Insentra on track to break $110M revenue mark
- 17 October, 2019 14:35
Insentra's Ronnie Altit
Ronnie Altit, CEO of channel services provider Insentra, has revealed his ambition to see the company reach $110 million in revenue by 2024.
And so far, according to Altit, the company is well on the way to achieving that -- and has managed to globally trademark the term ‘partner obsessed’ in the process, so that the market has a clear understanding of his business strategy.
“It’s a realistic but aggressive goal,” Altit said. “We’re a 100 per cent channel-only professional and managed services provider. Our business model is really resonating well in the market because a lot of organisations are just not able to keep the bench that they need, and they don't want to use contractors.
“They want a trusted pair of hands with full time people that they know are going to be there tomorrow.”
Further, Altit noted the company is keen to partner with a few select international independent software vendors (ISVs), helping them launch in the Australian market.
He gave one example of working with application provisioning platform FSLogix, which was acquired by Microsoft last year.
“Our game is to bring excellent technology solutions to market in a way that the channel can use, without the risk of investment. We take the risk by investing in the skills and capability,” he said.
“The critical part is they need to form an overall part of our service offerings, so we’re taking a services led approach to bringing them to market. We’re not going down the path of being a distributor, we’re looking to sell services backed by good product. And that let’s us be those companies in-country, on an end-to-end basis where we can do the marketing, sales, all 100 per cent through the channel.
“A lot of the international young ISVs have fantastic tech, but if they have a dollar to invest, it will typically go towards the US or EMEA market, which are much larger and create a greater return on investment in that market,” he said.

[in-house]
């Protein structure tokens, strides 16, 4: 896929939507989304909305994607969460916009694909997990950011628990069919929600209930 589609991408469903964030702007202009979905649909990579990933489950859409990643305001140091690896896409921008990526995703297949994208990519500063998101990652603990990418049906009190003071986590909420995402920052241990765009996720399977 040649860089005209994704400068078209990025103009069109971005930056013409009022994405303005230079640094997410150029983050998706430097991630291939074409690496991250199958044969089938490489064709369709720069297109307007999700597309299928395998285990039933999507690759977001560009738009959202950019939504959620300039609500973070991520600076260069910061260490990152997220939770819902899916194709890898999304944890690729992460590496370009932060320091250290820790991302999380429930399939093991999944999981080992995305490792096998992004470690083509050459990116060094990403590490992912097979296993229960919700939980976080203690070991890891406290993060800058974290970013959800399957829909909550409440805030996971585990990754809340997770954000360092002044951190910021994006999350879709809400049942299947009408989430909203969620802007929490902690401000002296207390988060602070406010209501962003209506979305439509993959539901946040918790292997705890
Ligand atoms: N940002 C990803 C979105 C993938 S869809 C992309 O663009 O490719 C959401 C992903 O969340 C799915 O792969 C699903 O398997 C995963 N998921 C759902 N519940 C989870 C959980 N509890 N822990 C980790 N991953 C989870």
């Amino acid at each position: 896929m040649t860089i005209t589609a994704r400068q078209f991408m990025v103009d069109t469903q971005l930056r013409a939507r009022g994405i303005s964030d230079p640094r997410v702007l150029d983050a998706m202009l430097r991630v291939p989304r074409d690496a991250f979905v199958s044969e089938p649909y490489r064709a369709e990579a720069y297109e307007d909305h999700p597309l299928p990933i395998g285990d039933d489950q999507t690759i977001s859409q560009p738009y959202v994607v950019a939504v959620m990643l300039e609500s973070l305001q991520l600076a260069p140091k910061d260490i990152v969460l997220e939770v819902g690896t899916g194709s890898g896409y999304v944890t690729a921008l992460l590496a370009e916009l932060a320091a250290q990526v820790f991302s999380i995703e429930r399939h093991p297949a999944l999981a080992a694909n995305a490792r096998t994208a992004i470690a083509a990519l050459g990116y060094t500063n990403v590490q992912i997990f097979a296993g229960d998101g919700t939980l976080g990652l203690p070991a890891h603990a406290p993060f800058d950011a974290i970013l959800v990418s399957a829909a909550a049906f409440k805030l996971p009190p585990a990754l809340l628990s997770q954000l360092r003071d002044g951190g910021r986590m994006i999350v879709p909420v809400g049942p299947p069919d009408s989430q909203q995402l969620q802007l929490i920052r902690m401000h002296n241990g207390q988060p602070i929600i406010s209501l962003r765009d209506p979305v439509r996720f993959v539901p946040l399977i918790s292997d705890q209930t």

Altit also revealed that a large and growing area of his business involves being able to help partners offer 24/7 customer support services.
“That’s been a real shift in where the market has started to leverage us, and further to that, you may have partners that want to take managed services to their client base, that either struggle to build those managed services because they may not have the full suite of what their clients are looking for, or can’t do 24/7 particularly well, which is a large growing area that our business is taking on,” he said.
Launching a ‘marketing as-a-service’ play is also on the cards, with Altit explaining it will take a specifically targeted approach towards its technical knowledge.
Currently, Insentra has more than 350 partners globally within its ranks and its headcount has also increased to more than 90 staff globally, and that continues to grow.
Recently, Insentra hired US-based Tim Hayden as its partner success leader in the Amercian market. He previously spent more than eight years at Citrix, and in Australia, Janet Michie joined the team as a partner development manager, who hailed from Tquila and Telstra.
“We’ll continue with our global growth strategy and adding the right partners into the mix,” he said.
“We enable partners to do more with their customer base than what they can do themselves, without the need to invest in the pre-sales, training, or vendor management.”
According to Altit, when the business first took off, its aim was to address the skills shortage in pre-sales and delivery, but over the years it has subsequently identified many more gaps that its business model addresses.
“What we've found is that rather than just augmenting organisations who don't have capacity, we're finding now that a lot of partners are coming to us to do things that they don't do," Altit said. "Some partners that are specialists in Microsoft Dynamics, but clients are wanting Azure or 365 work.
"Historically, they would have to walk away from that business, whereas by partnering with us, they’re now able to deliver the services they couldn’t do, without having to invest in their own team,” he said.